When a mysterious package is delivered to Robin Ellacott, she is horrified to discover that it contains a woman's severed leg. Her boss, private detective Cormoran Strike, is less surprised but no less alarmed. There are four people from his past who he thinks could be responsible - and Strike knows that any one of them is capable of sustained and unspeakable brutality. With the police focusing on the one suspect Strike is increasingly sure is not the perpetrator, he and Robin take matters into their own hands and delve into the dark and twisted worlds of the other three men. But as more horrendous acts occur, time is running out for the two of them... A fiendishly clever mystery with unexpected twists around every corner, Career of Evil is also a gripping story of a man and a woman at a crossroads in their personal and professional lives. You will not be able to put this book down.
You can hate and love Harry Potter but you cannot Robert Galbraith. The alter ego has undergone a sea of changes since its inception. From Cuckoo's calling to Career of Evil there have been giant leaps towards a much darker intonation and Galbraith seems to be mastering the art with every new piece of fiction. The blurb is pitch dark gory and not a very pleasant sight for the readers. But it has to be explored and it is there to be discovered. A discovery to a new world. Cover, title and the blurb are a combination of gothic thinking and rough deliverance.
The story is set off in Cormoran Strike's office where his secretary discovers a piece of leg in a cargo. Alarm bells are set ringing immediately as Cormoran suspects somebody from his past to be the doer of it. But the task ain't easy. With a missing body, a messed up past, a scared yet defiant secretary Cormoran has to run lengths and breadths to discover this one. Will the beginner's luck abandon him? How will the lives of both Robin and Cormoran be entwined in this doldrum? Is there a way out from where they seek and look? Is past just a myth or present just a farce? Let Cormoran and Robin be at it's neck to solve the mystery behind the leg.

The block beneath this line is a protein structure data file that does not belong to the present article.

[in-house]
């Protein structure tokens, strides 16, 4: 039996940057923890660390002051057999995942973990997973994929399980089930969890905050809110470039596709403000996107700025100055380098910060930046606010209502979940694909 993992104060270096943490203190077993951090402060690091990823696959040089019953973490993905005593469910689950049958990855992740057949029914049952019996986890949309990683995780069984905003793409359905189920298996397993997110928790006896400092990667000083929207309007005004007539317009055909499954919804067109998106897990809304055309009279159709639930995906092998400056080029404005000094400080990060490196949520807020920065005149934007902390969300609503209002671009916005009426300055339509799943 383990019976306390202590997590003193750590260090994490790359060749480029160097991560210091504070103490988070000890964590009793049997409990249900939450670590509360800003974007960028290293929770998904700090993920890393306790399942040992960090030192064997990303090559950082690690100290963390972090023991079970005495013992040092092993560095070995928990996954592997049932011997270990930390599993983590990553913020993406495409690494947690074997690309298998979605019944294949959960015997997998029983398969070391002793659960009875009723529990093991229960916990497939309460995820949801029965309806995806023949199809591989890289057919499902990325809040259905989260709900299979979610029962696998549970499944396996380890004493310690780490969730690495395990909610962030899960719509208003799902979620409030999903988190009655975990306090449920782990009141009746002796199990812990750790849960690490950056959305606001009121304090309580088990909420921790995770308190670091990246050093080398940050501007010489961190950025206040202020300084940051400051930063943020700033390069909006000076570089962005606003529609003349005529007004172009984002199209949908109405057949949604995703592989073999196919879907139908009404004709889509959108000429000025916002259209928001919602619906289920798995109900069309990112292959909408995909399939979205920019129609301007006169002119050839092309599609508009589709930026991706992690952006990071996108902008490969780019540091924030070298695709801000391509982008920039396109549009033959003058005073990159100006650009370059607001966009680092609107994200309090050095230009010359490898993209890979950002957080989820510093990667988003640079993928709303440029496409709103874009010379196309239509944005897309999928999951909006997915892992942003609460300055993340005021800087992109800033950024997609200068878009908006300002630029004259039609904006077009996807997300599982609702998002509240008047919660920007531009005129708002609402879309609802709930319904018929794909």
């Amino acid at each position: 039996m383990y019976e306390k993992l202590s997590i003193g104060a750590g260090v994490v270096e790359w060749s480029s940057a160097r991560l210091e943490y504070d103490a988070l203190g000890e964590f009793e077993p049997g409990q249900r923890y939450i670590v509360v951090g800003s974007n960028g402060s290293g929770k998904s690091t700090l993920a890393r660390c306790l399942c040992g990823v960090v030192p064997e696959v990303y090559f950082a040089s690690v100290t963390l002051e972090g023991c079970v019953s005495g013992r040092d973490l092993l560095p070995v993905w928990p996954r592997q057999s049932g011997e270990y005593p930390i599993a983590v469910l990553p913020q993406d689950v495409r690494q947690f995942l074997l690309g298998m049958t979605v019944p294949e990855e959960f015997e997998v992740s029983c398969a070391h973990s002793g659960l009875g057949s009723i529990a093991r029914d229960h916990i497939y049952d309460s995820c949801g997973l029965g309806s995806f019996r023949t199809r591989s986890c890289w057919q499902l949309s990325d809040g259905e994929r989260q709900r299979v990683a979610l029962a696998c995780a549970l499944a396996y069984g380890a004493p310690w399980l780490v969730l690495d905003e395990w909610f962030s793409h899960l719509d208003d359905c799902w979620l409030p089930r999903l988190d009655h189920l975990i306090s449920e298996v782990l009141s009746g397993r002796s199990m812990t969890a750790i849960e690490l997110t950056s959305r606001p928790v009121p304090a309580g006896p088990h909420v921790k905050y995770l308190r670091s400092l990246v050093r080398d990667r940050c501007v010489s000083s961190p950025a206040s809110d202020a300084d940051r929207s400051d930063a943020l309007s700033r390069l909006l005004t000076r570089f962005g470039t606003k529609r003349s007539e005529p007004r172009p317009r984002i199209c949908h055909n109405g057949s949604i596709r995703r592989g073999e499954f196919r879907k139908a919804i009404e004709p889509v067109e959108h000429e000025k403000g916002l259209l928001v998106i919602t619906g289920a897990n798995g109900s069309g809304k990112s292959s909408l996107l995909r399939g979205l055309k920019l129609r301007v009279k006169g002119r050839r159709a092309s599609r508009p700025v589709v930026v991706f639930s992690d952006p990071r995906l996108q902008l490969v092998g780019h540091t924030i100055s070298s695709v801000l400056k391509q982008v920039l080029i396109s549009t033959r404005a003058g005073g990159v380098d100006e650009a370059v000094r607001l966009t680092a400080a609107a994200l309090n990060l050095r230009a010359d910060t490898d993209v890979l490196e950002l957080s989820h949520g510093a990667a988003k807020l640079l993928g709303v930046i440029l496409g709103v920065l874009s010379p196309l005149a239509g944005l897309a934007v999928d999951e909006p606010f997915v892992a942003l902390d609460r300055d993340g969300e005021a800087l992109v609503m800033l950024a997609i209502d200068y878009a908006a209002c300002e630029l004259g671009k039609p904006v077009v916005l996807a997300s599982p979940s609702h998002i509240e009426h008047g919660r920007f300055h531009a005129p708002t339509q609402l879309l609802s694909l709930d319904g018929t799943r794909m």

First things first. It is a gory fetish which will allure the readers to go through the book. It is the not so charming personality of Cormoran that will lead you to believe in the book. It his learned secretary Robin who will set the pace of the book and it is who shall not be named that will change the course and complexion of the story. It is so dark even darkness will have a new synonym. Kudos to the author to think out of the box for the subject. It is a narrative with a lot of hiccups but the hiccups are well placed and well controlled to let the book be within limits and not become an exaggeration. There are very methodical and surgical traces in the story which sets it apart from the conventions of a thriller. It acts on its own and reacts violently when the core is shook, But the growth of the story is very demented and demands some serious concentration. Power lies in the words weaved to make it a story. There is a deceptive charm to the antagonist and a clumsy Cormoran complements the suit perfectly.
The book has a severe problem. It ain't sharp when it comes to juggling between past and present; professional and personal. There is a conflict of emotions on both the fronts which overpowers the characters and lets the steam off. The predictability factor is a touch too high as the book loses the zip and momentum by its second half. There are long narratives which don't make sense at all with context to the story. The limited use of area of action is another setback to the story.
Overall, the book is a decent balance but fails to live up to the hype. It has a rigid core but mushy outer half. Penetration with the story is there but letting a lot off the hook is a turn off. The book screams a lot of emotions and sentiments which is its strong suit and leaves a lot to wonder about the subject it covers. The highs and lows keep swinging into each others territories and knocking out few crucial elements out of the way. The wonder and despair is there but the outcome not withering. It had a lot to claim but just left a gap wide enough to let the anomalies seek in and weather off a brilliant story.
3 OUT OF 5